Taiwan’s government is blocking attempts by companies to list in Hong Kong, according to executives and bankers.
The move reflects Taipei’s fear that its financial markets could be sidelined and its economic dependence on China grow even more – concerns also illustrated by the government’s recent efforts to prevent private equity acquisitions of listed companies.
Bankers said that over the past year regulators had refused to approve the restructuring plans of a number of financial, technology and industrial companies preparing to list in Hong Kong.
Several Taiwanese companies have listed their China operations in Hong Kong in the past few years, but the assets are held by offshore vehicles and so outside Taipei’s jurisdiction. It is not a detour that is open to Taiwan-based enterprises.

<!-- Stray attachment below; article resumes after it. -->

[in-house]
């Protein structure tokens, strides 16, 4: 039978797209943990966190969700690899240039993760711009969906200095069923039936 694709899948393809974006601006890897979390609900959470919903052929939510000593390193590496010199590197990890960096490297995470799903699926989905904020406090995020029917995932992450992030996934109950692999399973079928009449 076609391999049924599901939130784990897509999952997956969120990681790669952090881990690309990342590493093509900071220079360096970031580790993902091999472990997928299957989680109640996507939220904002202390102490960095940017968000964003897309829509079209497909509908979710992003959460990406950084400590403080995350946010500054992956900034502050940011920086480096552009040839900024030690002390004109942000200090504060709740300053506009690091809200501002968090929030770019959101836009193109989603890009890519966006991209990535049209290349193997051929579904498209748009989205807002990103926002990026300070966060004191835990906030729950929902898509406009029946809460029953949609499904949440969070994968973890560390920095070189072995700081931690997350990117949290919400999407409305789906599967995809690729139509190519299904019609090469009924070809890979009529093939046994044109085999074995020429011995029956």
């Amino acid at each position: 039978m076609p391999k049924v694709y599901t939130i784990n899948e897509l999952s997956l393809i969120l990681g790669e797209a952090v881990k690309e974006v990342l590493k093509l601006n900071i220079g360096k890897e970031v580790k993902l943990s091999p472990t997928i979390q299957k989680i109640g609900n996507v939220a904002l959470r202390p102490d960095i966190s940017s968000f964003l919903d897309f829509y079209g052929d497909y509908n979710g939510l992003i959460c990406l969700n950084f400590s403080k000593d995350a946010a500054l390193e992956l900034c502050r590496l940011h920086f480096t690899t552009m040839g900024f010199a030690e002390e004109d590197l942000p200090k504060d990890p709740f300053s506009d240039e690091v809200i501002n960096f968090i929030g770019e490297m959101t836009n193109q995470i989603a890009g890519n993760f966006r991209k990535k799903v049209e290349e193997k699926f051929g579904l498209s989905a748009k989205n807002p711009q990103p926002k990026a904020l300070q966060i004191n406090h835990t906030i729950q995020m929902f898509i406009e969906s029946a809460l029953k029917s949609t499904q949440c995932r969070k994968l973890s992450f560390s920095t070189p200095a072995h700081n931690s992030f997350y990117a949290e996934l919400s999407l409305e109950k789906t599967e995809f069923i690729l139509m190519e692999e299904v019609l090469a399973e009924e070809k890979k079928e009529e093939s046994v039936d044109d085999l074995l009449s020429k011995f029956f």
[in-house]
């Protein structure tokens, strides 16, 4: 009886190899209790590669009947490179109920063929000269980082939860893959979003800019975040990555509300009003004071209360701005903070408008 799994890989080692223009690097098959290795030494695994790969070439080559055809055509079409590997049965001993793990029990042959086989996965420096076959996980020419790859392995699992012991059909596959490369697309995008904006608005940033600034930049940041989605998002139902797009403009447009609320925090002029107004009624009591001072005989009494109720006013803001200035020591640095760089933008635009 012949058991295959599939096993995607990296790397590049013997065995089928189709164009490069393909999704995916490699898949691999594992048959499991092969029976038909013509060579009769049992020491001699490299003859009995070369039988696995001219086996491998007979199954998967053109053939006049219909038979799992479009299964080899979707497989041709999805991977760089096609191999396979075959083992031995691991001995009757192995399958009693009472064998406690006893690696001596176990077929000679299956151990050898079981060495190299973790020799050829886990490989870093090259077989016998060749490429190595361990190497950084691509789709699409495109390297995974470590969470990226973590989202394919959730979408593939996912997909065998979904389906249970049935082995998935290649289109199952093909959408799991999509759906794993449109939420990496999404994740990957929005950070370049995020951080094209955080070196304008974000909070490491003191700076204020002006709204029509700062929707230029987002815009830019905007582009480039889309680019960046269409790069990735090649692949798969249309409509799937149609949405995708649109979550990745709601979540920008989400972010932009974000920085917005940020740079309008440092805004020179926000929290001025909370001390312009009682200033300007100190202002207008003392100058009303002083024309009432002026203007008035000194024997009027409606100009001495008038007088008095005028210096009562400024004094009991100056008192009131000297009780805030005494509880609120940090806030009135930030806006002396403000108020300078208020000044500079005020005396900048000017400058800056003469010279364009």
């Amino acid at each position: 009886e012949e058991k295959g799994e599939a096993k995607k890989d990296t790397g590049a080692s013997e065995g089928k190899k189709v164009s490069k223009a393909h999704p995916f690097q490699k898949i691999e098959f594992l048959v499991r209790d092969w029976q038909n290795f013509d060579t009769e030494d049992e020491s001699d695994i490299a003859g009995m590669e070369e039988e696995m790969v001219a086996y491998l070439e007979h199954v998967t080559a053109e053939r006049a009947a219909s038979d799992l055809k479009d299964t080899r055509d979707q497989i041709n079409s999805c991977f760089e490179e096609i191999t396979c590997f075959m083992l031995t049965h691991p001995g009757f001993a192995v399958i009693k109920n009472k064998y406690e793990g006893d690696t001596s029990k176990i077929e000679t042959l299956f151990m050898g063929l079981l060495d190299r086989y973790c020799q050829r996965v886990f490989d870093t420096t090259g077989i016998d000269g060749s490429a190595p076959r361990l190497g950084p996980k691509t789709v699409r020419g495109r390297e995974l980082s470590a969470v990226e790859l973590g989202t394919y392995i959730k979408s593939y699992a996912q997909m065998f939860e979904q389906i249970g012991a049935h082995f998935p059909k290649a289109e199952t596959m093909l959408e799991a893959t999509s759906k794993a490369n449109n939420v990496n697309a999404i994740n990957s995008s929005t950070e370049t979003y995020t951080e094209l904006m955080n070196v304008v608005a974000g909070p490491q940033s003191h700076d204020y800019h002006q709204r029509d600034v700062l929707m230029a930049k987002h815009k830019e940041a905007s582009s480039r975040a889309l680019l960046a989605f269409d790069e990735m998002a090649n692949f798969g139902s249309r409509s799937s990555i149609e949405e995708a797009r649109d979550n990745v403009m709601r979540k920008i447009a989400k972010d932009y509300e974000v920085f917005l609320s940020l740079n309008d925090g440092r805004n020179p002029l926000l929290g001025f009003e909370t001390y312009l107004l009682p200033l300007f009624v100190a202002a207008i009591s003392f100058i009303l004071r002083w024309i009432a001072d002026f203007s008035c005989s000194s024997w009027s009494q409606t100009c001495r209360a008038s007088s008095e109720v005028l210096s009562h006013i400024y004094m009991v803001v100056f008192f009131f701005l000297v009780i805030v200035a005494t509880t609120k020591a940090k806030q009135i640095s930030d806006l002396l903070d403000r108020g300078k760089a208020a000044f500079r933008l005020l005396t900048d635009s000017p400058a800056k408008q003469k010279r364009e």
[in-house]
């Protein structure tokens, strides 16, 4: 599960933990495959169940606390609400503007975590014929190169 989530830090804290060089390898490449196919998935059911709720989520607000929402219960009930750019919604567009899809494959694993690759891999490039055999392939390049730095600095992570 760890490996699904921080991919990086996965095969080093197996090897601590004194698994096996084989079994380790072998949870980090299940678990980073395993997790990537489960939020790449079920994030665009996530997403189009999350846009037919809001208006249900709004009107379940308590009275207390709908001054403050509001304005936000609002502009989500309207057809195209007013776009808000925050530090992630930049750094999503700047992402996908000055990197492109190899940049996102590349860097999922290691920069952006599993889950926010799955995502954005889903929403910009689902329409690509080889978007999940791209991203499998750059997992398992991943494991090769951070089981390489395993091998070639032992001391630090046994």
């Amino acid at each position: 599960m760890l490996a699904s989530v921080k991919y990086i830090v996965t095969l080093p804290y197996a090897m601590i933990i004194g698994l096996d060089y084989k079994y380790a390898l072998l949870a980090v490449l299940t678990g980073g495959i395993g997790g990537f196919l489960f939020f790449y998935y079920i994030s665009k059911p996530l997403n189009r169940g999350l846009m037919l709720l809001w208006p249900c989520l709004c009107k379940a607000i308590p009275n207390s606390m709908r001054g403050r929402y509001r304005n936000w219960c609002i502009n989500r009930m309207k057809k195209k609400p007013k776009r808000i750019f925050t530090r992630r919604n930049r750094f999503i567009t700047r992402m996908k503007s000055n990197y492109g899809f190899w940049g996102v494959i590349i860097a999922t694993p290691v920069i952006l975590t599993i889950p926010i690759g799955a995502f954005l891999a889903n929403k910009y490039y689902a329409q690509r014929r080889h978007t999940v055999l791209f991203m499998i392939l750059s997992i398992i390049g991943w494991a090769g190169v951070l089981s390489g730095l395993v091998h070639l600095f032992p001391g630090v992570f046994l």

Because the Hong Kong stock exchange does not accept listings from companies domiciled in Taiwan, those wanting to list in the territory must first establish an offshore holding company that buys the Taiwan entity. Bankers said the government had been blocking these transactions.
In July Chailease, Taiwan’s leading leasing company, listed in Singapore under the auspices of Financial One, its offshore holding firm, after the government opposed a plan to go public in Hong Kong.
“We presented the idea to the government and were told, ‘If you go for Hong Kong, your application will end up in that big pile there’,” said one person close to Chailease.
The Investment Commission, a cabinet-level body that reviews foreign direct investment, denied it was hindering firms’ attempts to list in Hong Kong but suggested Hong Kong IPOs were not in companies’ best interest.
“Listing in Hong Kong makes sense for China-based businesses. But for others, Nasdaq or Singapore make more sense,” said Emile Chang, the commission’s deputy executive secretary.